Wupatki is a very dry place even by the standards of the Southwest, with annual precipitation averaging about 8 inches. Human habitation in such an arid landscape is therefore highly dependent on capturing as much available moisture as possible. It appears that the prehistoric inhabitants took advantage of the volcanic ash laid down over the area by the eruption of Sunset Crater in AD 1064 for farming purposes since it acted as a mulch, retaining water from the summer rains that would otherwise have evaporated in the heat and strong winds. For other purposes such as drinking, cooking, and construction, however, water trapped in the soil isn’t very useful, so other sources needed to be found. As at Chaco Canyon, which is similarly dry, some of this water would have come from a few springs in the area, especially in the dry season, but it would also have been useful to capture as much of the runoff from the summer rains as possible. Due to the geology of the Wupatki area, this water could only be used for floodwater farming in a very few places, but there were other ways to take advantage of it.
One such way was apparently shown by a discovery made by two National Park Service archaeologists in the 1940s. While out evaluating sites for stabilization needs, Albert Schroeder and Philip Van Cleave found some potsherds on the ground in sufficient number to make them think that they might be reconstructible into something approaching the original vessel. They picked up the sherds and dug a bit into the ground beneath them to see if there were any more. Sure enough, just under the surface of the ground there was a whole ring of sherds in place, indicating the presence of a broken but substantially complete jar that had apparently been deliberately buried. They excavated it and took some pictures, and Schroeder wrote up a short article on the discovery for American Antiquity which was published in 1944.
The jar was of the ceramic type Moenkopi Corrugated, which Schroeder dates to AD 1075 to 1275. This is unfortunately a quite wide date range, encompassing almost the entire period of substantial prehistoric occupation of Wupatki, so it is not possible to say at what point during the occupation the jar was buried. From its position, however, Schroeder was able to determine that it was likely placed to capture runoff from the summer rains. It was buried in the sand underneath one of the sandstone ledges that are so common at Wupatki, so one possibility is that it was placed to capture runoff from the ledge. Indeed, it seemed that the part of the ledge above the jar naturally collected runoff from a wide area of the sandstone outcrop. At the time Schroeder and Van Cleave found the jar, however, the water pouring off the ledge fell somewhat short of where the jar was. Schroeder suggested that there may have been some erosion in the period between the time the jar was buried and the time it was found, such that at this time of placement the ledge extended further out and the runoff may have poured directly onto the jar. If this was not the case, however, the jar was probably buried with the sand level with or a bit higher than the rim, so that runoff from the sandy ground around the jar rather than the ledge above would flow into the jar.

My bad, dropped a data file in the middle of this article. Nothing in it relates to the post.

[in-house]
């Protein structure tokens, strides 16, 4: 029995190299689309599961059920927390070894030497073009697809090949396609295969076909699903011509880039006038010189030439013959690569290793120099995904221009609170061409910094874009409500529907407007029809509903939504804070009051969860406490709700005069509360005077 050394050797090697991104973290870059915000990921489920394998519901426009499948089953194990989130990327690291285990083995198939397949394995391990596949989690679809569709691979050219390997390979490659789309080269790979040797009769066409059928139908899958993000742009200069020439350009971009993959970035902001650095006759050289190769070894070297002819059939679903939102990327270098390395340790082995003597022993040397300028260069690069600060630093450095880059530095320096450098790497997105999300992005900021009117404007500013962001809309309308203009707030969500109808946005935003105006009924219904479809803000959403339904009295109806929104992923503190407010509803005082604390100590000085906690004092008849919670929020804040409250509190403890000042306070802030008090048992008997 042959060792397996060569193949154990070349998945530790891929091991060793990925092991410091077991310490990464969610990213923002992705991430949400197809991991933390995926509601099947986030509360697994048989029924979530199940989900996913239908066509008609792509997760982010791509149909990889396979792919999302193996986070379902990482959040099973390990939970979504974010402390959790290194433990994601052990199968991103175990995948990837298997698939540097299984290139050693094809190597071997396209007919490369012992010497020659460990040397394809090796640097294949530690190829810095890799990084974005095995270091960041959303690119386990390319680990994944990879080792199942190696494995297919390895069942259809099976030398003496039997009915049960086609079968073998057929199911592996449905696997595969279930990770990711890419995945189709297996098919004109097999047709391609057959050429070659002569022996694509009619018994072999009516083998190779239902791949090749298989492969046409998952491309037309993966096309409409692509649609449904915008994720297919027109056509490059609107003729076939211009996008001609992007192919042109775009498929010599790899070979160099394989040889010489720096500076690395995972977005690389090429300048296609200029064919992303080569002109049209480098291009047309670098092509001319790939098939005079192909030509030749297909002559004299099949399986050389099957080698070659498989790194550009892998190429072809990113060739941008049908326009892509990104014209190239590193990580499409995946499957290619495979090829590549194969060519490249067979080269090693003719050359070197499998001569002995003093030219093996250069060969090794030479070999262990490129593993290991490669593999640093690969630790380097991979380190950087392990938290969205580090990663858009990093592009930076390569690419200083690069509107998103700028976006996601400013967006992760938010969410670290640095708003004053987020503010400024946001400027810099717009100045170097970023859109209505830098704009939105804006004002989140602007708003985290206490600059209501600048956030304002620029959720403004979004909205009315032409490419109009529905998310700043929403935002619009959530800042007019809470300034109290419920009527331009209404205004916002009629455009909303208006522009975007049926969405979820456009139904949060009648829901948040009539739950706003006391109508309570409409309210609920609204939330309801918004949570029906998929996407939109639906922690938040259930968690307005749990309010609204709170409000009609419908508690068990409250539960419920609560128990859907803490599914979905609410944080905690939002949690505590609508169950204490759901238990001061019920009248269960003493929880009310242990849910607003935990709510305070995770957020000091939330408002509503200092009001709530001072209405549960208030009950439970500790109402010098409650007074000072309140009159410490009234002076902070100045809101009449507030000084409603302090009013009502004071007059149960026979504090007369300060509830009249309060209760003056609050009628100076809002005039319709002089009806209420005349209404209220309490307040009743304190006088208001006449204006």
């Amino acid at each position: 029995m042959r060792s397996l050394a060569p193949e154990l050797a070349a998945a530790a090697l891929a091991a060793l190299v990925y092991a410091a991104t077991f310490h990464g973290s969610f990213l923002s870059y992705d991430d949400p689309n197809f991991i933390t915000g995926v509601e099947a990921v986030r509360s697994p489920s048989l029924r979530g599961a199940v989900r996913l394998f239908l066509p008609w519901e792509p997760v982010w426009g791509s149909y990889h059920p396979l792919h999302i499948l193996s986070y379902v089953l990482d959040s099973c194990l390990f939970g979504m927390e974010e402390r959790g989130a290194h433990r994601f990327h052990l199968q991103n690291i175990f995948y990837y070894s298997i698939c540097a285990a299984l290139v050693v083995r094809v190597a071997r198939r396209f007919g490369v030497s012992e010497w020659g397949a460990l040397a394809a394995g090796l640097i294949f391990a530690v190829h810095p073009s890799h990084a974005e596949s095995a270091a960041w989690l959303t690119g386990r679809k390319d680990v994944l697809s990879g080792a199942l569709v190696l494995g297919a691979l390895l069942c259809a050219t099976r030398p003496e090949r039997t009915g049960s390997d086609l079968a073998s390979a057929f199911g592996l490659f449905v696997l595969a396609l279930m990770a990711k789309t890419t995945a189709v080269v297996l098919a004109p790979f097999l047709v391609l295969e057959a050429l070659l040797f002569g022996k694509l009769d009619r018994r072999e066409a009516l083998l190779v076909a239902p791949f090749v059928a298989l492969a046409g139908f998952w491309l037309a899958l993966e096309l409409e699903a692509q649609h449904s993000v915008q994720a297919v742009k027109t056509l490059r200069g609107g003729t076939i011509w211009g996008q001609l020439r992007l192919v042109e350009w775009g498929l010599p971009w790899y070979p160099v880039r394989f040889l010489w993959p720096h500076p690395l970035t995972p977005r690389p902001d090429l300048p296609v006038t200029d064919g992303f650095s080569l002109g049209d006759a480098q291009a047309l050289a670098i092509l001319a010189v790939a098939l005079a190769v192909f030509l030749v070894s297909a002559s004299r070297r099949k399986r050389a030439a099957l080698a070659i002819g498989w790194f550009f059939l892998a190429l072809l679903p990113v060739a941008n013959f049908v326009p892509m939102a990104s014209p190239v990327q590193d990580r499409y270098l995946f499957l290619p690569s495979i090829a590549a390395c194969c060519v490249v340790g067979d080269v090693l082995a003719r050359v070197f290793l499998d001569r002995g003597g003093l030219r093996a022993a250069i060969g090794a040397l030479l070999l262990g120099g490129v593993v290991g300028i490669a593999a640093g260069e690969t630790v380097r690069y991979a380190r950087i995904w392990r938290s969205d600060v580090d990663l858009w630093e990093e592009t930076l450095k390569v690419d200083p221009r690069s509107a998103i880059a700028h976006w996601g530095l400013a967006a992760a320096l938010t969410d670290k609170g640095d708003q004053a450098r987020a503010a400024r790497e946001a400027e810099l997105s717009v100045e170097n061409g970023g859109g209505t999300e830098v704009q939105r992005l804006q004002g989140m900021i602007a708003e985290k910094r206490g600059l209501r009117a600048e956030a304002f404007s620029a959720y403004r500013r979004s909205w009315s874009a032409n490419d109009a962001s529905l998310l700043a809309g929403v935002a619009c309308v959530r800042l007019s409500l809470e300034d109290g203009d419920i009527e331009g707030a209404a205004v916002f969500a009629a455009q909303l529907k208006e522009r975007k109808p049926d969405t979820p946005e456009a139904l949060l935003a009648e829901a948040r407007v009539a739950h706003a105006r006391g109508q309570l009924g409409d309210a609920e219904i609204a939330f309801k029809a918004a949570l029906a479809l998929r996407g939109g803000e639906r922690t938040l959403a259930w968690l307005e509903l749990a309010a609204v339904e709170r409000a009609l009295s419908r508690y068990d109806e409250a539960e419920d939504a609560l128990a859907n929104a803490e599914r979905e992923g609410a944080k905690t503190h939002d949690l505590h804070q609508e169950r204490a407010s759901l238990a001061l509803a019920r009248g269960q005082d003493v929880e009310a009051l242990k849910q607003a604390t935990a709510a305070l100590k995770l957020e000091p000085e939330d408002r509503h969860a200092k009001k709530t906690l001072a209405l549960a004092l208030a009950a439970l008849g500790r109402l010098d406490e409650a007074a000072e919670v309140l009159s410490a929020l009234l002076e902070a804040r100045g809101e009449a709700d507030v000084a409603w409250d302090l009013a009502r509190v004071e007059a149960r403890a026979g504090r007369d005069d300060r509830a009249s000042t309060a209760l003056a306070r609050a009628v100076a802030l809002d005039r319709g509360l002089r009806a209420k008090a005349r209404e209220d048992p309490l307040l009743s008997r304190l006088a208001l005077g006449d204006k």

Either way, it seemed apparent to Schroeder that the purpose of the jar was likely to collect water, which makes sense in such an arid environment. He admitted to being somewhat unsure of the details of his proposal, and he did not venture any theories as to what the water would have been used for or why a jar was used in this way to collect it. Obviously the amount of water in a single jar would not have been much for agricultural purposes, so I suspect the water was used for household use. To be so used, depending on how close the household in question was (which Schroeder unfortunately did not mention), the jar could either have been dug up after filling or left in place. In the latter case, the water could have been taken out with a ladle and transferred to a canteen or some other sort of vessel for transportation.
I don’t have any sort of major point to make about this paper, but it’s interesting as an example of the kinds of adaptations people make to harsh environments. Wupatki would have been a hard place to live in prehistoric times, but people gave it their best shot.
Schroeder, A. (1944). A Prehistoric Method of Collecting Water American Antiquity, 9 (3) DOI: 10.2307/275790